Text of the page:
Midnight Ramblers - raging rant !

AdorableAlice

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Arrive at my yard for the final put to bed at 8.30pm last night and find a strangers car on the hard standing outside. A nice gentleman tells me a group of children, (they turned out to be Scouts and Brownies all looked under 14) were doing a midnight ramble. The nice gentleman was to man the lane crossing were a public footpath crosses from my neighbours wheat field onto my grazing land. The path then runs through one big field with cows in and 2 small paddocks and between the cattle shed and rear of a block of 6 boxes.

I was told there were 150 children coming in groups of 20 ish. Bear in mind it is now dark, wet, cold, windy and in the middle of nowhere.

It's a well known and popular path which doesn't cause any problems normally, we tend to see the same people using it through the summer and it is less used in winter.

I thought it best to put the cows/calves and the bull in the shed and put the light on which gave some light onto the stile the walkers would have to use.

In the smaller paddock I had a mare and her weaned foal/yearling which I intended to catch. Unfortunately the first group of children got into the paddocks before I could catch them and all hell let loose. 20 screaming kids in hi-vis jackets with head torches, the children were spread out in a train and some got in front of the yearling and some behind, the mare panicked and shot off in the opposite direction to the yearling. The adult walker at the front of the train opened the gate onto my neighbours land and the yearling went for the gate, the big mare turned and galloped after the yearling scattering the children ................and I went fecking ballistic !!!!......and to add insult to injury my stabled horses had all lost the plot and were spinning like tops in their boxes.

The next group of children had yet to arrive so I caught the totally distressed mare and yearling and got them inside. The yearling settled immediately but the mare who is a very placid cob normally had lost the plot, she was terrified, panting, sweating and shaking.

Another 8 groups crossed the paddocks in the space of 2 hours, the horses could hear them coming from miles away, I had no idea sound could travel so well in the dark and when they reached my yard the horses could see the head torches which drove the horses potty. Even the cattle started charging around the shed making lots of noise.

The organisers did apologise and it is a public footpath so anyone can go on it at any time and there is nothing I can do about it or complain to.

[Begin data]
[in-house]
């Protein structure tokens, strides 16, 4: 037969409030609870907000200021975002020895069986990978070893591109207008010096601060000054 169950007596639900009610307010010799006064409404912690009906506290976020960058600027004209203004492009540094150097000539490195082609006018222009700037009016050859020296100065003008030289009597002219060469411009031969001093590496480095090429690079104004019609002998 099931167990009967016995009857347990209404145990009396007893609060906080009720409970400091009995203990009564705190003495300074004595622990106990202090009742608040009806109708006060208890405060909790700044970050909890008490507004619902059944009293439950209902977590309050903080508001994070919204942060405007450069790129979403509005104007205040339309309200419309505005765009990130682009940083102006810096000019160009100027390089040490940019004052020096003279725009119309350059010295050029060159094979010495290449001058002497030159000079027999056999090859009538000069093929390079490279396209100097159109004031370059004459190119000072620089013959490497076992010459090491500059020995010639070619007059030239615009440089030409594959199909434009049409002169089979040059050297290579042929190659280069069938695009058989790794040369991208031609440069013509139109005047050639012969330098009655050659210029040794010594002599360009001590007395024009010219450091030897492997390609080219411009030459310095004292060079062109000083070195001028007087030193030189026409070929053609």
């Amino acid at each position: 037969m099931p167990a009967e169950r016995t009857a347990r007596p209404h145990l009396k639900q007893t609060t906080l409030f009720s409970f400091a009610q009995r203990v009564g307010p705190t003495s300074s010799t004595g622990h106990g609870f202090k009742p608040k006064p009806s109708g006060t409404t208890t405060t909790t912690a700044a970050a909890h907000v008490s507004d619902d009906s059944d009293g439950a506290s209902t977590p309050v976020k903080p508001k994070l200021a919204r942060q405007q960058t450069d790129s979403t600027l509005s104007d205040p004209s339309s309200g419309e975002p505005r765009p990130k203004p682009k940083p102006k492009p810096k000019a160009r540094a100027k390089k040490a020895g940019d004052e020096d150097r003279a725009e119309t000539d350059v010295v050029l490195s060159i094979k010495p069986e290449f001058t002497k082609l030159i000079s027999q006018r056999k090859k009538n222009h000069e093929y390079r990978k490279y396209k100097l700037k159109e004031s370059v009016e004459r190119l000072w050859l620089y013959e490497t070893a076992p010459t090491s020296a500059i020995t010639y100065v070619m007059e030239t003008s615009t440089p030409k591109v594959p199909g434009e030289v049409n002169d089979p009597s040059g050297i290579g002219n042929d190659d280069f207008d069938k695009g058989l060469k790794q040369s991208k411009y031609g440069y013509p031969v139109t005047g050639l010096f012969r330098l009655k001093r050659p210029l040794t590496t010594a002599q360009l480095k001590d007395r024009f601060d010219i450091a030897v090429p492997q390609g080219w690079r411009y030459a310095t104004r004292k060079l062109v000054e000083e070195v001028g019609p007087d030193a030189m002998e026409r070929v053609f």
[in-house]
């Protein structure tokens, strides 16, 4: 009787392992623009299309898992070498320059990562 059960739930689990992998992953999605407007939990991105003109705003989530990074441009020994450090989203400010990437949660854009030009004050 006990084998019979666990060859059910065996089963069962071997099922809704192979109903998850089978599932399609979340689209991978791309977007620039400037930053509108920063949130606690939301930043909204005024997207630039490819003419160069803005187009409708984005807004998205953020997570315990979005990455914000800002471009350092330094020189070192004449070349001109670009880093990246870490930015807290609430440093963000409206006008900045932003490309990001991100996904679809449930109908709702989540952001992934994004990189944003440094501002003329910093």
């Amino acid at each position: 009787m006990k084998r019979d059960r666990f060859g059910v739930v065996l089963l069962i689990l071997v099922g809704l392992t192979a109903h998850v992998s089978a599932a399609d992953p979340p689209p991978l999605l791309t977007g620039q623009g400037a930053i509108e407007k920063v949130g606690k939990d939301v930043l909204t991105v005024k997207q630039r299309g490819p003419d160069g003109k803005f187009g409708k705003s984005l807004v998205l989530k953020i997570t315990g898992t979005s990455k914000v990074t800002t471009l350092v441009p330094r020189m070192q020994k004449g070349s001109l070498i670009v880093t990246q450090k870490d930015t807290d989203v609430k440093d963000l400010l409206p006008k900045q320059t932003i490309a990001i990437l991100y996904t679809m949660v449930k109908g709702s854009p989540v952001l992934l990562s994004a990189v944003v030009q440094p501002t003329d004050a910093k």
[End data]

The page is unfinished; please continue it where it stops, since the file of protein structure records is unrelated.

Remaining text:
It took ages for the stock to calm down and in the mare's case cool down, thankfully she is not in foal this year. I was incensed last night and cannot imagine what pleasure all these young children got from wallking 12 miles on a cold windy night in pitch black very wet fields.

What on earth would I be facing if that mare had trampled a child, it does not bear thinking about.
 

Ceris Comet

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Very irresponsible. They should have contacted you to warn you before last night. We have a rally passing through once a year at night and the organisers call us about a month before.
 

zaminda

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My Mum runs her local cub pack, and I very much doubt if she would get away with doing this. Health and safety insists you consider what could happen. Surely, knowing there is livestock on the path, it would be considered too risky? Consideringsome of the court cases recently, which have been thrown out as people who get on horses understand the risks, it would go that people who run around upsetting flight horses in the dark might get trampled.
 

Sugarplum Furry

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Crikey! That would be my first thought too, what would happen if a child had got injured? What on earth were the organisers thinking? They could at least have warned you they were coming. I'd be having words with the leaders today if I were you.

I've been having a similar problem, the local school has been using the woods right next to my field for woodcraft/outdoor survival type lessons. Not only do the kids run riot through the woods but they put these big shiny flappy shelter type things. My little herd of four have been in absolute disrepair galloping round and round the field, sliding about everywhere and stressed out of their minds. I now have 2 of them lame as can be with swollen tendons as a direct result. Aaaaargh!!!!!!
 

devilwoman

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I know that feeling only too well, I used to livery at a yard where we had a public footpath right through the middle, we had ramblers, children, general walkers etc, and sometimes would have them at night, if the horses were out it was always a nightmare, as you mentioned the torches seem to frighten the life out of them, in our field of approx 40 acres, we would have mixed herds of anything up to 25 horses, not very safe when they are all gallopping in a mad frenzy and afraid.

In your case it was very irresponsible of the organisers, maybe a call to them to ask for prior notice in future when something like this is going to happen.
 

Paris1

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This hapened un daylight to me. They need to stick to the footpath which is not that wide! Single file forty children!!!
 

debsg